Garfield Nate

Big Fat Hairy Programmer

Preparation: The Key to a Less Painful Windows Reinstall

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Recently I decided to work on an easy ticket in StepMania to get into the source code. It turned out that I (gasp!) actually needed to build the project on my computer, but of course I was missing required libraries: DirectX 9 and the DirectX SDK. No matter what I tried, neither of these would successfully install on my computer, and I decided that the only way to install it would be to reinstall Windows (which worked, but ugh!). Usually reinstalling Windows is a terrible process that can take days and leave you lost on your own computer, which is now missing all of your favorite programs and customizations. This time, I thought, I should make it as painless as possible.

I should note that many Windows users can just pop in the restore disk they got from their computer manufacturer and be happy with the results. Users like myself, however, hate the extra programs and files that come from the manufacturer, opting instead for a vanilla install disk. If you’re like me, then you’ve also built up a library of programs and configurations over time, and reinstalling Windows threatens to destroy your precious setup.

The key to a less painfull reinstall is preparation. The following will make your life a lot easier:

Use the Cloud

“The cloud”, of course, meaning some service that will store your files for you. I prefer not to have the entirety of my hard drive synched with an online service, so I cannot make recommendations there. But the most important files, my current coding projects, are all on GitHub, so I don’t have to worry about losing them. When I do manual backups, I don’t have to bother with local copies of GitHub projects. Some of my application settings are synched through DropBox, as well (see this tutorial to do it for Sublime Text), as well as many documents I feel are too important to have just one copy of.

Organize Your Files

If you’re like me, you might try to stay organized but fail to do so completely. Reinstall time is a good opportunity to clean up unneeded files and to gather what’s left into centralized directories. I keep archived work (school, projects, research, work) in a single place. This turned out to be a good opportunity to decide that several projects were done and should be archived. Make your files as clean as possible before reinstalling so that backup is as simple as possible.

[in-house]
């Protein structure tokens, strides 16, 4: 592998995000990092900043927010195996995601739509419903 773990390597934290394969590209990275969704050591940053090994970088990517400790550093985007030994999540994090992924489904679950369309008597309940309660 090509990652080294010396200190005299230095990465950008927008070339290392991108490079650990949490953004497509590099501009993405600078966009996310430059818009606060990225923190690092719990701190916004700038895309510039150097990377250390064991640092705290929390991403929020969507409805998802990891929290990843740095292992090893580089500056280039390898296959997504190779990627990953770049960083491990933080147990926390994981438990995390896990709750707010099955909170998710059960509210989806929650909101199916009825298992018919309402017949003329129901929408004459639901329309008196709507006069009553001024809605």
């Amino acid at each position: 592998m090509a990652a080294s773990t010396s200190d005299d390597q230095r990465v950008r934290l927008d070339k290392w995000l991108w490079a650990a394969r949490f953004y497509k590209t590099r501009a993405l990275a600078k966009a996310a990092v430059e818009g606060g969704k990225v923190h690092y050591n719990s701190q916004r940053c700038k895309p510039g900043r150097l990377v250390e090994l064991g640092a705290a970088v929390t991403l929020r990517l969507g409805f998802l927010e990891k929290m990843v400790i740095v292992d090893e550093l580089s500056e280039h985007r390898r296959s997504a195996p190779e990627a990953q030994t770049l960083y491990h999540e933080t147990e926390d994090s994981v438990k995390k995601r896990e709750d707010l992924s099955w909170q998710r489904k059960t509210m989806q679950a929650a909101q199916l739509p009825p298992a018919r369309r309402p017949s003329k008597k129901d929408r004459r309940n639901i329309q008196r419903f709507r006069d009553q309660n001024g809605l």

Backup on a Hard Drive Partition

Reinstalling Windows only wipes out the C: drive, so if you have another partition (D: on my computer) this will be saved during reinstall. This is useful for backing up large amounts of data. It is much faster to move files between partitions than it is to move them between completely different drives. I recommend you make a large partition for keeping permanent files (archived work, pictures, videos) that you need ready access to but don’t necessarily make constant use of. Ones you don’t need ready access to can be stored on external drives and put away somewhere safe.

Files that you do need constant access to are usually in My Documents, on the Desktop, or elswhere in the C: drive. Back up these files in your other partition and they will be easy to replace after the the reinstall.

Download Drivers Before Reinstalling

It is always so nice when your computer restarts with a brand new copy of Windows. Like a newborn, so clean and shiny and unsoiled by the world. But then, you realize that it is as also as helpless as a baby. The screen resolution is off, the sound doesn’t work, the touchpad is jumpy, etc., etc. Navigating the internet without good drivers is a pain in the butt, so do yourself a favor and download and save all of the driver installers before you reinstall windows.